“I have a dream that my four little children will one day live in a nation where they will not be judged by the color of their skin but by the content of their character.” Martin L. King, Jr., 1963
Well, Dr. King, as we approach the 5oth anniversary of your expression of this dream, I hope you would agree that we have made some progress toward its fulfillment. Certainly we have not eliminated racism in our country, but perhaps even you would not have dreamed that on the very day that we celebrate what would have been your 84th year on earth we also celebrate the second inauguration of another African-American visionary – one who is the same age as one of your sons – as the 44th President of the United States. Indeed, the color of his skin was seldom mentioned as an issue in either campaign, certainly not as much as the location of his birth or the nature of his religion. As to the content of his character, that was roundly debated, as it is for all who seek the nation’s highest office, and the court of public opinion returned its verdicts by electing him twice by comfortable margins. That is certainly progress toward eliminating race as an issue in politics. Further, in a message that echoes your insistence 50 years ago to “let freedom ring!”, President Obama will reportedly quote today from his immediate predecessor, George W. Bush, who declared in support of his doctrine of seeking liberty wherever citizens cry out for it: “There can be no human rights without human liberty.”
More progress is evident in the world of sport where perhaps more than any other arena the color of the athlete’s skin has diminished in significance. In baseball at least, but probably in every sport, that evolution is largely due to the character shown by Jackie Robinson in enduring the challenge of integrating MLB in 1947. (See the trailer for the new movie, “42” where Branch Rickey demands of Robinson: “I want a man with the guts NOT to fight back!”) To his and Rickey’s credit, Jackie Robinson proved to be such a man, and so did many others who came swiftly after him. While there are still tensions among players in every baseball clubhouse today, I believe those players would admit that this is caused much more by the character on display than the visible skin color. Which, however, brings us to the enduring problem: character, or lack thereof, is color-blind.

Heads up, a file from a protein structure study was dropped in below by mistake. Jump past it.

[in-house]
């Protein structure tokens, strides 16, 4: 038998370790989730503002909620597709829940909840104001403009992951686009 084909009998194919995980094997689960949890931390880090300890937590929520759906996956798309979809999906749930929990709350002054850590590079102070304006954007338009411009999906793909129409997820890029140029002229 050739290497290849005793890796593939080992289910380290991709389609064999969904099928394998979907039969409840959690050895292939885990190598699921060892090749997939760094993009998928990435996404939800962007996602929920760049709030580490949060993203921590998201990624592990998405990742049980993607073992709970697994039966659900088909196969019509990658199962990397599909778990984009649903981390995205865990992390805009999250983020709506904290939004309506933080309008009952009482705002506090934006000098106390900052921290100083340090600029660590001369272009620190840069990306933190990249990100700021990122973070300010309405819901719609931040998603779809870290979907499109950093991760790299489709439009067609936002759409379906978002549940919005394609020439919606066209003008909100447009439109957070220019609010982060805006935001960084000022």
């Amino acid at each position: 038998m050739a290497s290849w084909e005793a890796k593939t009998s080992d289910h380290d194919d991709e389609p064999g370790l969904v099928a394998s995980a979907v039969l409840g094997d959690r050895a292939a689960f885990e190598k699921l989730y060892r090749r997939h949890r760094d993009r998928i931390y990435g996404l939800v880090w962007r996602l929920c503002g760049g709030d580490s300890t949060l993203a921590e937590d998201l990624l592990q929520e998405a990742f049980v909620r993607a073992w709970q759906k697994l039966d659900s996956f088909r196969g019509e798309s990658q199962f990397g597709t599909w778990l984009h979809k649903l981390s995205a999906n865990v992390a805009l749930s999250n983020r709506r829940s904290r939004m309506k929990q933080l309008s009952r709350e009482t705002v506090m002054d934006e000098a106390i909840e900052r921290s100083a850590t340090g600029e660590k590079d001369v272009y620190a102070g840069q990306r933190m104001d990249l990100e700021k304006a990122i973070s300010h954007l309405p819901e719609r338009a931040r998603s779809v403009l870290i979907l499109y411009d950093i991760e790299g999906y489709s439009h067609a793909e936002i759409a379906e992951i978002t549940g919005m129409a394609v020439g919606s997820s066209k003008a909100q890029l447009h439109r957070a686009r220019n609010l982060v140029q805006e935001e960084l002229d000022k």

In my previous post (“HOF Vote Gets an F,” 1/9/13) I reflected on the reality that all the frailties of men are on display in MLB, even among the game’s all-time greatest players and regardless of ethnicity. Sadly, these character deficiencies are prevalent in almost any athletic competition today – whether it is baseball, college football, cycling or even Olympic badminton. This might not be surprising to Dr. King since as an ordained minister he understood the true nature of man, but the revelations of this past week that took sports figures from the sports pages to the front page and the talk-show confessional chair, challenge even an ardent Calvinist’s view of mankind. They certainly make me wonder about my own commitment to unconditional forgiveness. Even with the inherent difficulty of judging the “integrity, sportsmanship and character” of an athlete, these stories leave little room for sympathy.